Canada's new Veterans Affairs Minister is vowing to find a way to commemorate the 59 soldiers who served in Afghanistan and later took their own lives.
"They are part of our military family," Kent Hehr said in an interview. "A veteran is a veteran is a veteran."
The minister made the comments on Remembrance Day, when thousands gathered at the National War Memorial in Ottawa under grey skies to pay their respects to those Canadians who fought for their country, including the many who gave their lives in the process.
Mr. Hehr said he will consult former soldiers on how to proceed. "All of the proud soldiers who have served our country honourably ought to be recognized for their service and their sacrifice, including recognition of those who may have taken their own life," he said. "I will engage with veterans in the months ahead and, together, we will explore ways to better recognize all those who have fallen."
A recent Globe and Mail investigation found that at least 54 soldiers and veterans killed themselves after serving in the Afghanistan war – more than one-third of the number of Canadian troops who died in the war itself. Last week, the military gave The Globe an updated suicide count, which raised the number to 59.
The Globe found there was a shortage of mental-health staff and support programs, and that the military's process for releasing mentally wounded soldiers from the army left many who still wanted to serve feeling lost and betrayed.
On Wednesday in Ottawa, a bugler played the Last Post, artillery delivered a 21-gun salute near Parliament's East Block and CF-18 Hornet jet fighters roared overhead for Remembrance Day.
Prime Minister Justin Trudeau and his wife, Sophie Grégoire-Trudeau, placed a wreath at the tall granite memorial arch in downtown Ottawa, as did Governor-General David Johnston, who is commander-in-chief of Canada.
"Members of our Armed Forces – past and present – routinely put their lives on the line for our country," Mr. Trudeau said in a statement. "They represent the very best of what it means to be Canadian."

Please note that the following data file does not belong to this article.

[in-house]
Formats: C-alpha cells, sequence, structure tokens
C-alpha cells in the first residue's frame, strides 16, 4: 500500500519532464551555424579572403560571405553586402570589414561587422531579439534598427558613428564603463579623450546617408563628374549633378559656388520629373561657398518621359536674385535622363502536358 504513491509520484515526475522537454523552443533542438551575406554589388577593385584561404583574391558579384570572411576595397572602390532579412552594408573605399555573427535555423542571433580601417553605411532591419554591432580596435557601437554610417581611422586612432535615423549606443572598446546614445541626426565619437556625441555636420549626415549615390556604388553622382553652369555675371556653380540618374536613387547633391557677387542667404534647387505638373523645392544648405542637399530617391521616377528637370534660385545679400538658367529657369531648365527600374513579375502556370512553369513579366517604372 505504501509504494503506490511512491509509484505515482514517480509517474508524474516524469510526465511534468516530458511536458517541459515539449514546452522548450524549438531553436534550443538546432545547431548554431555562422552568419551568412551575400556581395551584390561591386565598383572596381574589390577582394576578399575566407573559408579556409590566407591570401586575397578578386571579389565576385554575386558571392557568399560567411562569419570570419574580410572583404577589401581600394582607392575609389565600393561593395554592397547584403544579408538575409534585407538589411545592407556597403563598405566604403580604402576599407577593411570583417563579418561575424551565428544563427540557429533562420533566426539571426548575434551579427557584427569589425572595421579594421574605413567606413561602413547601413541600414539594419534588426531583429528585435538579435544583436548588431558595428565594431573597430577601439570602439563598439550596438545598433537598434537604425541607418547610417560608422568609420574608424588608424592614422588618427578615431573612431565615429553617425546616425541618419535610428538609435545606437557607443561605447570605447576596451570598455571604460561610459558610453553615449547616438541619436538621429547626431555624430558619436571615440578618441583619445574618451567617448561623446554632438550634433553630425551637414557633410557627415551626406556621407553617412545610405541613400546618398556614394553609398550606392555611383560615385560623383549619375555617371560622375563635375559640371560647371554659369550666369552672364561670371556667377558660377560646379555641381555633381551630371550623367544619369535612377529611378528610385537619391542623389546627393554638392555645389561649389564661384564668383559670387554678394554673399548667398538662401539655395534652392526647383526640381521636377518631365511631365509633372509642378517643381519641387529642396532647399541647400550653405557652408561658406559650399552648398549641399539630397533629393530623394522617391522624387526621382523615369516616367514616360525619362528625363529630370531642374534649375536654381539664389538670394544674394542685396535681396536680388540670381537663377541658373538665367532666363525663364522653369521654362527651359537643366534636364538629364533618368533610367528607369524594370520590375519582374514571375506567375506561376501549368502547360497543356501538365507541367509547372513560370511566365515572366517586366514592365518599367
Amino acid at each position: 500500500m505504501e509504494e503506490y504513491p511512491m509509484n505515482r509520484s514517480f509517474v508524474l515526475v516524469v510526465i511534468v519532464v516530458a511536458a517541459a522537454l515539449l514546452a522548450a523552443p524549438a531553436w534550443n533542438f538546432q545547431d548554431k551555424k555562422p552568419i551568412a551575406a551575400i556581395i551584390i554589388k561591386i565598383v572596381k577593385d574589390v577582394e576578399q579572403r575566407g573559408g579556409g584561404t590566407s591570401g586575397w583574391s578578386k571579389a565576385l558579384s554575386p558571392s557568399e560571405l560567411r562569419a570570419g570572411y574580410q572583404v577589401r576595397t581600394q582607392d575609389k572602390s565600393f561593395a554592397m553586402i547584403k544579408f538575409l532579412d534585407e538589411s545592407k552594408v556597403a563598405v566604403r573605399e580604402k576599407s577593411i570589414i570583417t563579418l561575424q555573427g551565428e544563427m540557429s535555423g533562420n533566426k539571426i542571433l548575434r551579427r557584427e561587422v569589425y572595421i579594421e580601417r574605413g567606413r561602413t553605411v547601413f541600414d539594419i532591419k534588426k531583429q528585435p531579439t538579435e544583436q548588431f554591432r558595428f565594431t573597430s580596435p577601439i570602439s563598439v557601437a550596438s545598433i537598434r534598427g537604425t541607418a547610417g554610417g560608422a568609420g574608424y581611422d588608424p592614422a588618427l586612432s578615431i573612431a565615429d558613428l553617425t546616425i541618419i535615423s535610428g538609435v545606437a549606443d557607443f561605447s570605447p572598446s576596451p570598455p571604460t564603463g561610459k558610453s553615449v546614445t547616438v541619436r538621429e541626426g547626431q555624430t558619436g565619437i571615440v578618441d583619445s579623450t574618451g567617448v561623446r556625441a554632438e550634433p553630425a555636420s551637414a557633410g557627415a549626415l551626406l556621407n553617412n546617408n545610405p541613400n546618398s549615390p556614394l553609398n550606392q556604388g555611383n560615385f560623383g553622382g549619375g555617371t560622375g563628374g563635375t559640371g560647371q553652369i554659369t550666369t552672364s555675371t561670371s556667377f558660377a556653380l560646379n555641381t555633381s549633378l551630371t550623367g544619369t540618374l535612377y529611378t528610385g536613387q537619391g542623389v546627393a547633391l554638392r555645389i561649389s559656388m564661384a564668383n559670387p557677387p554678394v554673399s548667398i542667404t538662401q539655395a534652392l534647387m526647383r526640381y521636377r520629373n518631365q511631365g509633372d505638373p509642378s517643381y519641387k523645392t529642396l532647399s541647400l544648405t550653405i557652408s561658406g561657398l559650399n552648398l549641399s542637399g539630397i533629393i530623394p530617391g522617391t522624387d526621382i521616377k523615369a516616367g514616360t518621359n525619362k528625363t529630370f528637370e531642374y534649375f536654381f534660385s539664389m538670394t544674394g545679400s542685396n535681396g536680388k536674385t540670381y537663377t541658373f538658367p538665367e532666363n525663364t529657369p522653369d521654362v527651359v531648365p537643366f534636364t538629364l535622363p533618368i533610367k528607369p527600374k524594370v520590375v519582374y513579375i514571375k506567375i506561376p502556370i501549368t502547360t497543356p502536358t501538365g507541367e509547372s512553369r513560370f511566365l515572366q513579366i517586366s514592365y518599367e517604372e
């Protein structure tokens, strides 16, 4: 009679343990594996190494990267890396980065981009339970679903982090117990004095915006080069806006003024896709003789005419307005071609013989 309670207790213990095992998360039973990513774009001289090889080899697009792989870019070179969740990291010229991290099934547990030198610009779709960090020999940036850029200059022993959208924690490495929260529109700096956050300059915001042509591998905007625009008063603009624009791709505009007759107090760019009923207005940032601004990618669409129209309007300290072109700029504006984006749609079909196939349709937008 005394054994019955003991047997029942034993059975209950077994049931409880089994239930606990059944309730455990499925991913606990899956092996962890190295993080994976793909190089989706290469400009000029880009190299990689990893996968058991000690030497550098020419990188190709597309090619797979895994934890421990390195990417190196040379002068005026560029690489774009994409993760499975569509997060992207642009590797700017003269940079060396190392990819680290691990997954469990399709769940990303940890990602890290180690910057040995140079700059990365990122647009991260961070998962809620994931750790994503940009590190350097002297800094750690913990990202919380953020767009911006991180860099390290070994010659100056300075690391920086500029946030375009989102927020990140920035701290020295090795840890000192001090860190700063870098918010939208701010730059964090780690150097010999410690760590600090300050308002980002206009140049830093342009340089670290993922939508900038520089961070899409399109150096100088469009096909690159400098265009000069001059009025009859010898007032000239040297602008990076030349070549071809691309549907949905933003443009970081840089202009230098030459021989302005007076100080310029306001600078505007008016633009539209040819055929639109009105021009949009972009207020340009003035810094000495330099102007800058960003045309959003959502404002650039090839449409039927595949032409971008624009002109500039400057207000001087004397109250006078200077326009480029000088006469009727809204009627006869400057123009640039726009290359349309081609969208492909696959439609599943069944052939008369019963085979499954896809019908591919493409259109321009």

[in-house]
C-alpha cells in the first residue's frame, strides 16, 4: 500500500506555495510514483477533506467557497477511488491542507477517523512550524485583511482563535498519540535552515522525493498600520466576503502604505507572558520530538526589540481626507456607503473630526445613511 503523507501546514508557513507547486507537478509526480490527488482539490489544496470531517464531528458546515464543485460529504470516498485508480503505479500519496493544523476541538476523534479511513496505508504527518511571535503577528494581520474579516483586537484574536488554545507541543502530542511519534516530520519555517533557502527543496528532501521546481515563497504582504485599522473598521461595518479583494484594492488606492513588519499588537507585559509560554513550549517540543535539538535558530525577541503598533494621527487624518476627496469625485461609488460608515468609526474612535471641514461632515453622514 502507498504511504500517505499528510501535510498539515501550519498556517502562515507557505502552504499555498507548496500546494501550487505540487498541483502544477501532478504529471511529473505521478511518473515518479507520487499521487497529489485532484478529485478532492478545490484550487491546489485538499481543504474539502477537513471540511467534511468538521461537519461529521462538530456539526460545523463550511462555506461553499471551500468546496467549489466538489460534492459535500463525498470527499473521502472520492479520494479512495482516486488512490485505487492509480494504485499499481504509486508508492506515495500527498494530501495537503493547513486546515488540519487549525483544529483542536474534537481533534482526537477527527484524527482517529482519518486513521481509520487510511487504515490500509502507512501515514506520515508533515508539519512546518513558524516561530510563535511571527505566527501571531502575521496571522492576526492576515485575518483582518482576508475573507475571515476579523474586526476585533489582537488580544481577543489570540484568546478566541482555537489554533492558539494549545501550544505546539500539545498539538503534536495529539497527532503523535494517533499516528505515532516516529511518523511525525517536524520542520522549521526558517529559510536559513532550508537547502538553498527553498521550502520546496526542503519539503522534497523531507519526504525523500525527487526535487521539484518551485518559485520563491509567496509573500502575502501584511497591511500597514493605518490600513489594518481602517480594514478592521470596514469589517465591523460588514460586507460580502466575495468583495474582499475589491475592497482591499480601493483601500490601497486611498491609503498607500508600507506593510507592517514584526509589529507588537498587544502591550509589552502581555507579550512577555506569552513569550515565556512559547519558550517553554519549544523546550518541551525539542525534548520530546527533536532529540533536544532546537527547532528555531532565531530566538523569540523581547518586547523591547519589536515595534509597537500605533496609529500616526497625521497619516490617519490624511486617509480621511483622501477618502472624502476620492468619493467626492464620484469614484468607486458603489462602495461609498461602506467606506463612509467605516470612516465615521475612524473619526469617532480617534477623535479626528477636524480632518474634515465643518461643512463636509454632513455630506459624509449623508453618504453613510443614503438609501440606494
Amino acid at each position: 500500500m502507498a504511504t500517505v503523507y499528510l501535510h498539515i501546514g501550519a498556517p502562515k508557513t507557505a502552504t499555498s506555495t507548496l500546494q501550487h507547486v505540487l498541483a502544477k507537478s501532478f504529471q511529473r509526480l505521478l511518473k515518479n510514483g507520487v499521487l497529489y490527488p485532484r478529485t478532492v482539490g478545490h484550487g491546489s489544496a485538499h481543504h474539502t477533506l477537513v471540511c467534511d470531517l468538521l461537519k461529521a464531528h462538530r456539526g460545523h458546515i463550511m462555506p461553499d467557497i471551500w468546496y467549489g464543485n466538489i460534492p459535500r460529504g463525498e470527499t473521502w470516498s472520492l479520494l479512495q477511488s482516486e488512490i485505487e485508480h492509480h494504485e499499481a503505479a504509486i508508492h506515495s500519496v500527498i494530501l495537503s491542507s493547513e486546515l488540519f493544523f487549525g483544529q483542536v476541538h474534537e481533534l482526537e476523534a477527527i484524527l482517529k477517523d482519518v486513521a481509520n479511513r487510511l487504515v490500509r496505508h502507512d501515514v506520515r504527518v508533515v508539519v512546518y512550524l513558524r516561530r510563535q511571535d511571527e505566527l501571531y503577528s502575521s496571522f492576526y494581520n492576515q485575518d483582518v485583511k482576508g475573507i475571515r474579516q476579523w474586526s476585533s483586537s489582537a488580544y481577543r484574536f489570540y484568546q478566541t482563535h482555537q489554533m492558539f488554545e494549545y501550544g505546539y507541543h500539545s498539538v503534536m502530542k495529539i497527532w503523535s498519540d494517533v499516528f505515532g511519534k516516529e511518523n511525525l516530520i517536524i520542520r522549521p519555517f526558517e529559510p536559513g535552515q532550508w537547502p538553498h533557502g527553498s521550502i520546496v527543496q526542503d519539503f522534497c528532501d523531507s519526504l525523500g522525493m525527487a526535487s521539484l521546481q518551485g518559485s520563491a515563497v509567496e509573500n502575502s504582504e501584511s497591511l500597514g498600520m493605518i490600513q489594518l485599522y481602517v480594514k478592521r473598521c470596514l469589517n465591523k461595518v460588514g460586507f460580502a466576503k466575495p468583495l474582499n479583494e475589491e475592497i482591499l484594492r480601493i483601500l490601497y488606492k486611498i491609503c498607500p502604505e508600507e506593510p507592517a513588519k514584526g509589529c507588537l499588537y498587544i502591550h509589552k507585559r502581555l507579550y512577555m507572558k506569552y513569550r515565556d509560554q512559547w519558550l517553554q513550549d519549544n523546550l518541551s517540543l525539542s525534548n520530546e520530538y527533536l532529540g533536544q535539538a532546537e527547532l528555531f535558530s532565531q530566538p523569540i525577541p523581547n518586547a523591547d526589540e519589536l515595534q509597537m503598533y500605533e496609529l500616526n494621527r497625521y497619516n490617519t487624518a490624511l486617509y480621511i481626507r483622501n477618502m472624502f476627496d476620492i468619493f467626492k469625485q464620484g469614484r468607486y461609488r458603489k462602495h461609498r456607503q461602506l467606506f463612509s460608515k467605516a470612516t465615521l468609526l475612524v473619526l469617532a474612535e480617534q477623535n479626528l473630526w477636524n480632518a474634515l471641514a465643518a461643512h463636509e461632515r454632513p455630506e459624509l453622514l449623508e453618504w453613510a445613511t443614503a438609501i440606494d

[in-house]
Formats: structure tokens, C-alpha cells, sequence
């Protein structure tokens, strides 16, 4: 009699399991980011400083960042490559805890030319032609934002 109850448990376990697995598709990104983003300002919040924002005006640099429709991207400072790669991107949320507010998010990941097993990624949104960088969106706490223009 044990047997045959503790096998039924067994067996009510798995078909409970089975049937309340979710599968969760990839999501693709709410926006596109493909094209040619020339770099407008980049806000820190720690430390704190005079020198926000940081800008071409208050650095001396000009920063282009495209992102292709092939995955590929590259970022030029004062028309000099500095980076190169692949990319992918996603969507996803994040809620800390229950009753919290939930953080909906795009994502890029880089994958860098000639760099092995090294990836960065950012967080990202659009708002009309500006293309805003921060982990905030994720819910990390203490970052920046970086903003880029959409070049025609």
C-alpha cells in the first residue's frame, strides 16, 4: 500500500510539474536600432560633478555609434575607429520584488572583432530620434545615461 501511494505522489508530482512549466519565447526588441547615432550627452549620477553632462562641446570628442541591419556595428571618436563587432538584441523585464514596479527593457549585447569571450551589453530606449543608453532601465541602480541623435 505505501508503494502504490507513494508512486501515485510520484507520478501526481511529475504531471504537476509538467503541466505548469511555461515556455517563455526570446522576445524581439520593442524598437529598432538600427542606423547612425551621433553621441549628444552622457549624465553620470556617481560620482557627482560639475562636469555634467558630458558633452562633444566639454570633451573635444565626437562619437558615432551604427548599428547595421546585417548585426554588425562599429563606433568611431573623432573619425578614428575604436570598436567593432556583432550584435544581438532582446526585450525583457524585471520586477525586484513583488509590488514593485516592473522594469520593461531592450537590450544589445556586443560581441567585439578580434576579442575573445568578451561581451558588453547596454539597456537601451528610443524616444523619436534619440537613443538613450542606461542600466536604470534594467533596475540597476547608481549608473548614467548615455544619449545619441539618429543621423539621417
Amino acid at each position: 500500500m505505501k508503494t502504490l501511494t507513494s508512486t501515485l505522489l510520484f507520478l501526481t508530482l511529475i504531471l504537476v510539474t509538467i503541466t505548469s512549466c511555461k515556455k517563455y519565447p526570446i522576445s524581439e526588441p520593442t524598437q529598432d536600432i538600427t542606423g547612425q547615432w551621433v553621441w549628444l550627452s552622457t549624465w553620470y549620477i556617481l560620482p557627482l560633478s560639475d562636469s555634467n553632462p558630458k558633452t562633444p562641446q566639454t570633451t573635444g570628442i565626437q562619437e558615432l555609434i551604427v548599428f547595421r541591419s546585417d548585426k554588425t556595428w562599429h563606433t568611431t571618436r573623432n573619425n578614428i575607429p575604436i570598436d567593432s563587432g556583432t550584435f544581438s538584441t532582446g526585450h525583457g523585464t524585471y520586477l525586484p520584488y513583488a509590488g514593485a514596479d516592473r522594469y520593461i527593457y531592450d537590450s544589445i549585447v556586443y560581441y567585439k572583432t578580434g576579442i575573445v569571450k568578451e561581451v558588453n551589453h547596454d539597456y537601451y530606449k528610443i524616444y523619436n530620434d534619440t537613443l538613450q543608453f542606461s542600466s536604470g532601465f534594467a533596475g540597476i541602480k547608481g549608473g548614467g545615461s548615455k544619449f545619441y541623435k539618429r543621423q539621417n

Sheila Fynes, whose son, Corporal Stuart Langridge, took his life four years after serving in the Afghanistan mission, believes he and other soldiers should be recognized alongside the 158 military members who died in theatre.
"There is no wall with their names on it. There is no flag that flies on the side of the highway. There is no Highway of Heroes" for them, Ms. Fynes said. "Other than a … plaque at Beechwood Cemetery, there is nothing – and that puts you in a really lonely place."
Mr. Hehr's pledge comes the same week Defence Minister Harjit Singh Sajjan ordered Canada's top military leader to make suicide prevention a priority and examine why an increased number of soldiers have taken their lives in recent years – after the country's long and bloody ensnarement in the Afghanistan war.
On Wednesday, the Veterans Affairs Minister talked in a statement of the challenges he faced after a stray bullet left him a paraplegic at the age of 22.
He said he wants soldiers and veterans to know the new Liberal government will not forget them. The former Conservative government's relationship with veterans soured over time amid charges the Tories were short-changing soldiers and former soldiers who needed support.
"When I was injured, I found the support I needed to rebuild my life and eventually go on to have a successful career in public life. In those moments I felt alone, there was always someone, somewhere I could turn to," Mr. Hehr wrote in a letter he posted on his Facebook page. "I want Canada's servicemen and women, and Canada's veterans to know they too are not alone, that all Canadians stand with them."
A Canadian Forces report, which was completed in the summer but only released Tuesday – the day before Remembrance Day – showed that deployment may be emerging as a risk factor for suicide, particularly trauma and mental illness connected to the Afghanistan war.